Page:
Trying to calm down the continuing protests, the Sanford City Council March 26 named Darren Scott, a Black cop who has been on the police force for 23 years, acting police chief to take the place of William Lee, who announced he was temporarily stepping down, although he is still being paid. Lee came under fire after saying that Florida’s Stand Your Ground law prohibited Sanford police from arresting Zimmerman, because there was no evidence Zimmerman did not act in self-defense.
When worker-correspondents from the Militant asked about the new police chief the day before the march, five men at a barbecue in a mostly Black neighborhood just laughed. “They need to disband the whole police force and start all over,” said Calvin Donaldson, as the others nodded.
“When I was young, it used to be you couldn’t go into a store, and restaurants would only give you food through the window,” said Violet Robinson, 60, in Goldsboro, remembering the days of Jim Crow segregation. Schools were not desegregated in Sanford until 1970. “Things are a little bit better. You can use the store bathrooms now and our children go to mixed schools but they want to change that too.”
“What happened with Trayvon is nothing new,” said Joseph, a Black worker who declined to give his last name, when getting off first shift at an electronics plant outside Sanford. “We face it all the time. It’s part of what’s going on with everything else, police brutality, discrimination, unemployment..”
A handful of Caucasians were tense and would not talk about the case to the Militant. Others said they thought Zimmerman should be arrested.
Amanda Gross, 20, said that she has some doubts after seeing pictures of Martin with tattoos and reports of him allegedly boasting of being in fights. “But that’s no reason to shoot an unarmed kid,” she added.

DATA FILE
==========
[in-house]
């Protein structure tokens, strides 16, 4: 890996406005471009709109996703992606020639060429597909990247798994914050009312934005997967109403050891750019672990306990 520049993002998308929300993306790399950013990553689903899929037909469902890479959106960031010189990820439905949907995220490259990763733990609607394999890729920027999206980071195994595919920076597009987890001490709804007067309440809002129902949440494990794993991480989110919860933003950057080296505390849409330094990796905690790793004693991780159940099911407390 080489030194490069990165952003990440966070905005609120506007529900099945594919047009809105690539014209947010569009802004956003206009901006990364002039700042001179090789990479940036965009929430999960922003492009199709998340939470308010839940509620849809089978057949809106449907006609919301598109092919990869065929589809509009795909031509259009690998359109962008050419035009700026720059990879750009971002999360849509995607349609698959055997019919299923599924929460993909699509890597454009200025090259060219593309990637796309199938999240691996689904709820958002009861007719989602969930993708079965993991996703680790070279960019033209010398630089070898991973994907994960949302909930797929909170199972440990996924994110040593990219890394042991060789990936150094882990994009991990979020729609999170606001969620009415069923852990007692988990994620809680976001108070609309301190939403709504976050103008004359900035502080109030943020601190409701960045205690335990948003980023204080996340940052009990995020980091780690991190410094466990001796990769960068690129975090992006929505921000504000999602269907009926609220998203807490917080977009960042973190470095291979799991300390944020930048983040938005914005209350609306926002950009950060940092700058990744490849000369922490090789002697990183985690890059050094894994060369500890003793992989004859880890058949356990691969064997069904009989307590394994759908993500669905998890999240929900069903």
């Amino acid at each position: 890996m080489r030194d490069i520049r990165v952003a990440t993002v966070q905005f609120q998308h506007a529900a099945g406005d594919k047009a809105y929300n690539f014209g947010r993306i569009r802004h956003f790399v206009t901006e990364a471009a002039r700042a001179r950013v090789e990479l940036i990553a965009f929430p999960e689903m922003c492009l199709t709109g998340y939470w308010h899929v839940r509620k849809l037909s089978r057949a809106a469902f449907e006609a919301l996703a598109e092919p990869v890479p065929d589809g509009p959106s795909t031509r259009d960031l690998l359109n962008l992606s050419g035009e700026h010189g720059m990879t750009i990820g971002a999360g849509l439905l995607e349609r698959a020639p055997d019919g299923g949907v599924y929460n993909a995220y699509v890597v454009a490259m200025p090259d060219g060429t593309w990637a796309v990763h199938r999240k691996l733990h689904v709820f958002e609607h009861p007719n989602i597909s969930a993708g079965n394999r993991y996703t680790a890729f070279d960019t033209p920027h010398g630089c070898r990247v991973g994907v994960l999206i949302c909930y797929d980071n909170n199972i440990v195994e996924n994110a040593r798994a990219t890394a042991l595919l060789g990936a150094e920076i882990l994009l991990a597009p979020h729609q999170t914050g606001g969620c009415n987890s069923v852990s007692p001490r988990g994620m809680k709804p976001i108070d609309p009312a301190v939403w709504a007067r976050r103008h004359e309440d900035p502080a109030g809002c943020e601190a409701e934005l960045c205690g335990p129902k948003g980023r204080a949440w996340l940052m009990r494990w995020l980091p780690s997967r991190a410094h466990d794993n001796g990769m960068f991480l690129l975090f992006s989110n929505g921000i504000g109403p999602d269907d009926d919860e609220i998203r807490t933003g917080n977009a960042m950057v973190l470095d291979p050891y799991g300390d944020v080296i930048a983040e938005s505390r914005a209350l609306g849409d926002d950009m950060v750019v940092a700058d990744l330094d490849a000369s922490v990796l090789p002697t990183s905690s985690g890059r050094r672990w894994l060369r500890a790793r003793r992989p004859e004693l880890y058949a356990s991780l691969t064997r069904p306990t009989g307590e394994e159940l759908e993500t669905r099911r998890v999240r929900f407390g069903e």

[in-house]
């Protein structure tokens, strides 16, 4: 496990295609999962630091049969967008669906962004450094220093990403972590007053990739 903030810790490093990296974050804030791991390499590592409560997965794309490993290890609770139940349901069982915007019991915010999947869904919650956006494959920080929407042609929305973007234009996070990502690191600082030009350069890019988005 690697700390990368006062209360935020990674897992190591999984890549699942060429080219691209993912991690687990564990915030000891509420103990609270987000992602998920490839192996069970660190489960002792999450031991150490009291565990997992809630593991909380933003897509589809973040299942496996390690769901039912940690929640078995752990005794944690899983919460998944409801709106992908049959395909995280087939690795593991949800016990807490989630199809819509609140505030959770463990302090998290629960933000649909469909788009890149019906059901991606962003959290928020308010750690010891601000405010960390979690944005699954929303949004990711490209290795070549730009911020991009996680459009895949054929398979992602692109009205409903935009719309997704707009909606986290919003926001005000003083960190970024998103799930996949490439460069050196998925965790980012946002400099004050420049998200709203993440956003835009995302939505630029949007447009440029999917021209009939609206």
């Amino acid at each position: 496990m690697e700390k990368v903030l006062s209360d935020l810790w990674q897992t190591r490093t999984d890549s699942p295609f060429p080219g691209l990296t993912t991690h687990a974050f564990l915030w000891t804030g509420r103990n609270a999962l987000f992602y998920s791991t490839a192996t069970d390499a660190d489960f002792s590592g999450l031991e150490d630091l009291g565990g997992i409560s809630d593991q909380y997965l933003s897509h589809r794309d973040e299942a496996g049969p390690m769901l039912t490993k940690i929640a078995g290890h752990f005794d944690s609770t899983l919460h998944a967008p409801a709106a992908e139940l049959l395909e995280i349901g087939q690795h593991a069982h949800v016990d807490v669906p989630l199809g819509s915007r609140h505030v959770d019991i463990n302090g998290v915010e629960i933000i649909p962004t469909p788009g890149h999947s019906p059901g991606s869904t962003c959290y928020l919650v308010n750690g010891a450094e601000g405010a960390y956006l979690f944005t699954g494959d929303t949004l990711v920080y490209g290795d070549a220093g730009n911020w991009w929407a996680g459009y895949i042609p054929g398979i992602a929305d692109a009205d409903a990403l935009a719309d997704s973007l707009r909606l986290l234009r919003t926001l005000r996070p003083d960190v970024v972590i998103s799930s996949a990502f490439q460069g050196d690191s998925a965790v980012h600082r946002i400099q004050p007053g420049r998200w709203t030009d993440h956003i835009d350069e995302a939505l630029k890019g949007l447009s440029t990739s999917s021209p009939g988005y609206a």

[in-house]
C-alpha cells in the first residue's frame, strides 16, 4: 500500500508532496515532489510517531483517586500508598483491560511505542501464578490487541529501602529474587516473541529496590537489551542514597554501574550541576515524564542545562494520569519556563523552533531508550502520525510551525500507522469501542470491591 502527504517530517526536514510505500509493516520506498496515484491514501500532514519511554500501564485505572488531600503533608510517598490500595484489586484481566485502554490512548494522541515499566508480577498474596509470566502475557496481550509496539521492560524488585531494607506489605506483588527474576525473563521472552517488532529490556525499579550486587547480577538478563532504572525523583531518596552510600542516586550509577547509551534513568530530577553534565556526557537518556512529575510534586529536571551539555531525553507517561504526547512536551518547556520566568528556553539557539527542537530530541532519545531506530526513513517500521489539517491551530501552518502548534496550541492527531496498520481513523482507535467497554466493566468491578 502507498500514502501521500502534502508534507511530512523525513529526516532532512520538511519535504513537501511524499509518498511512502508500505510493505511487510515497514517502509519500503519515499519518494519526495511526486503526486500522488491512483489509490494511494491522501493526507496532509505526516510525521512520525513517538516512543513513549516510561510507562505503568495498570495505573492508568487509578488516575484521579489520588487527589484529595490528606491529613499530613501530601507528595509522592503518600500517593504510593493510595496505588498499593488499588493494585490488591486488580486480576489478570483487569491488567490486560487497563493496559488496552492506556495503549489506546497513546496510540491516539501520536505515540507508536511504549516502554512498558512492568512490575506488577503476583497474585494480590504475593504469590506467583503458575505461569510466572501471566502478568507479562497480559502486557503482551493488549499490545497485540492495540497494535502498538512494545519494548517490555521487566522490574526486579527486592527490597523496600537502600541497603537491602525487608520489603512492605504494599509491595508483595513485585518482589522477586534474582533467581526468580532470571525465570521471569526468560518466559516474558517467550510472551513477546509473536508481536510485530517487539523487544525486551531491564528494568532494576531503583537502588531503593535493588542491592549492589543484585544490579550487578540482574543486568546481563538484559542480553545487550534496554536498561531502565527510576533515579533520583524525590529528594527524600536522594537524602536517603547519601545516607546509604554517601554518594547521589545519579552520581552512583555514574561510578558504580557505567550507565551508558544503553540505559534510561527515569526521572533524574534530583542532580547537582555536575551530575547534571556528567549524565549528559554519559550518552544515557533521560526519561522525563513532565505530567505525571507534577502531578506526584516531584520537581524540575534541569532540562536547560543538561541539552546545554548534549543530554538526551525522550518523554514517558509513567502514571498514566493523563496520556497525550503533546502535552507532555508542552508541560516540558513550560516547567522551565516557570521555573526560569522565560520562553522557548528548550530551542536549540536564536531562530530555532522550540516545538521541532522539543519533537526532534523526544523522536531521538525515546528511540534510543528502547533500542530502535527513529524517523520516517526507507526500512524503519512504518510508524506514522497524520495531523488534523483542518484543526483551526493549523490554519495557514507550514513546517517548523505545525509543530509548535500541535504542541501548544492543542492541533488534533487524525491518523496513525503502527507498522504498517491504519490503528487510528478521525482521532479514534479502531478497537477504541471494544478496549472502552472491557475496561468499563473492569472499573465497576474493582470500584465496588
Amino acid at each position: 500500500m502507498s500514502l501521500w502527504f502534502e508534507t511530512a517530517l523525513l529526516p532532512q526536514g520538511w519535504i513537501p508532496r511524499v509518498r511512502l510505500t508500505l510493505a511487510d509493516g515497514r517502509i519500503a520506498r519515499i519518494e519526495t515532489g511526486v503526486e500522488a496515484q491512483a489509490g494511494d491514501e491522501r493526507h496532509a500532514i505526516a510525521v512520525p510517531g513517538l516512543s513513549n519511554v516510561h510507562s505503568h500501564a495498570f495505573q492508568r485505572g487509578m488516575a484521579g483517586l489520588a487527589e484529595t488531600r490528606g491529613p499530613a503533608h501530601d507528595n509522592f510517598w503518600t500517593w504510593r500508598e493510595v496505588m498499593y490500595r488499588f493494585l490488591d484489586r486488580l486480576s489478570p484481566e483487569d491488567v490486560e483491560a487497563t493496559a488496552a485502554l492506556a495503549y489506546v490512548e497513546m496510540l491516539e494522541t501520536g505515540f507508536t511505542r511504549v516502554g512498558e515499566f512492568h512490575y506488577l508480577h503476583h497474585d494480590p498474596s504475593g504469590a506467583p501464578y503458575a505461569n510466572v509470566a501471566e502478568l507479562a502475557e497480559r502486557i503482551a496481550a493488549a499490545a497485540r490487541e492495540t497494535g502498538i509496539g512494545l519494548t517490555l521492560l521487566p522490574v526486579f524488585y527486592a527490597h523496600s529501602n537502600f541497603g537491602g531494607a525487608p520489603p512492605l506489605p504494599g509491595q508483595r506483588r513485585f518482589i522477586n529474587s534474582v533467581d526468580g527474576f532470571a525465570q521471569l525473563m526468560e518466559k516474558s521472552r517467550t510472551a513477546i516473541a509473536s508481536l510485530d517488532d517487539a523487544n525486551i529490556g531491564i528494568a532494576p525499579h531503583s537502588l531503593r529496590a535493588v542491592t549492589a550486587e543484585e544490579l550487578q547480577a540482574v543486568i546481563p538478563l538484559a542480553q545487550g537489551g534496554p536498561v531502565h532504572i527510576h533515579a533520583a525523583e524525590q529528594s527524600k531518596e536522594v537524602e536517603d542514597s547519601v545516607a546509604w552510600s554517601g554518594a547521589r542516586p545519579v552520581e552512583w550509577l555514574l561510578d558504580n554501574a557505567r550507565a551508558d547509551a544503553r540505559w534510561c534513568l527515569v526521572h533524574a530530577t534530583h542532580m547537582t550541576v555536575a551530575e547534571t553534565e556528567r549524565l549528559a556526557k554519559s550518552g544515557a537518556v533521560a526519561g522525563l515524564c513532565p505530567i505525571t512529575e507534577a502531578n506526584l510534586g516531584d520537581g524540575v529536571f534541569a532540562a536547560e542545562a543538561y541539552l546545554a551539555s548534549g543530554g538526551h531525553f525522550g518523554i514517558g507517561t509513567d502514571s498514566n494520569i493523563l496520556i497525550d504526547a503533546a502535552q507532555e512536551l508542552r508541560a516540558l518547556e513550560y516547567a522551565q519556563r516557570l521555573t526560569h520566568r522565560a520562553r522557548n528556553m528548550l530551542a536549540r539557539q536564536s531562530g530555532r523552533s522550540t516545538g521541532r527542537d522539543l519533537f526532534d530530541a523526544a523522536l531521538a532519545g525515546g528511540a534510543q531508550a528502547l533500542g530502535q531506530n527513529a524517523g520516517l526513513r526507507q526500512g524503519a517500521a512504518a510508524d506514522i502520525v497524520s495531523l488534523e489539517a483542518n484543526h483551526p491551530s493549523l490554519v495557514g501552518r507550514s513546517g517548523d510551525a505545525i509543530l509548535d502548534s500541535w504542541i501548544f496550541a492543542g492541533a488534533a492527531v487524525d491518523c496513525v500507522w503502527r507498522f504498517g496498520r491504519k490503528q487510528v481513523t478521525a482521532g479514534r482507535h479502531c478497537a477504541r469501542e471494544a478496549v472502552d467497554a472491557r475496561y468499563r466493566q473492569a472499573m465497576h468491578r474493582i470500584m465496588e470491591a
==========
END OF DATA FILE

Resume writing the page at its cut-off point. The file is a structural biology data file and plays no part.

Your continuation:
“The police should have kept Zimmerman when they had him,” said Patricia Jackson, a waitress who is Caucasian. “There’s still a lot of racism.”
Florida Gov. Richard Scott named Angela Corey to prosecute the case, replacing the state attorney whose district covers Sanford and who recused himself. Corey is expected to decide soon whether or not to prosecute Zimmerman or send the case to a grand jury.
The U.S. Justice Department and the FBI are also investigating the case.
“Everyone should have the same rights,” said Mary Hollingsworth, 59, a member of the United Auto Workers union at the Lockheed Martin aerospace plant near Ocala, during the march. Referring to lynchings that used to be common occurrences before the rise of the Black liberation struggle in the 1950s and ’60s, she said, “The world has changed. They can’t do it like they did back then anymore.”
Some 4,000 people rallied here April 1 calling for the arrest of George Zimmerman in the killing of Trayvon Martin. The teenager’s parents, Sybrina Fulton and Tracy Martin, spoke briefly.
“I worry that something like this could happen to my son,” said Ena Blake, a nurse originally from Jamaica. She lives in a predominantly Caucasian area, and often other residents “tell me to go around to security,” not believing she lives there.
Martin lived with his mother in the suburb of Miami Gardens. Earlier protests here included walk-outs by students at more than 30 high schools and a rally in the Black community of Liberty City. On March 28 more than 2,000 people marched through the Little Haiti neighborhood to protest.
Some 5,000 rallied in Minneapolis March 29 in a march for Trayvon Martin on the University of Minnesota campus.
More than 60 students marched from nearby Augsburg College. A bus from Mankato State University, 80 miles away. A group of youth brought signs demanding justice for Fong Lee, a 19-year old Hmong youth killed by a Minneapolis cop in 2006.
More than 700 residents turned out for a “March for Justice” in St. Albans, a working-class neighborhood in Queens March 31. Store workers and neighbors cheered the protesters, most wearing hoodies, along the route.
The flyer advertising the march included photos of Ramarly Graham, Sean Bell, Danroy Henry and Amadou Diallo—all Black males killed by the New York cops since 1999.
“My son died tragically the same way, he was unarmed,” Constance Malcolm, mother of Ramarly Graham said at the event. “We can’t have our kids keep getting gunned down by police officers, and now civilians.”
About 500 people participated in three actions in the Lincoln/Omaha area against the killing of Trayvon Martin between March 29 and April 1.
Two protests in Omaha included a rally at the Malcolm X Center and a candle light vigil called by the Omaha Star, a Black Community newspaper.
An action in Lincoln March 31 marched from the Black community to the Nebraska state capitol.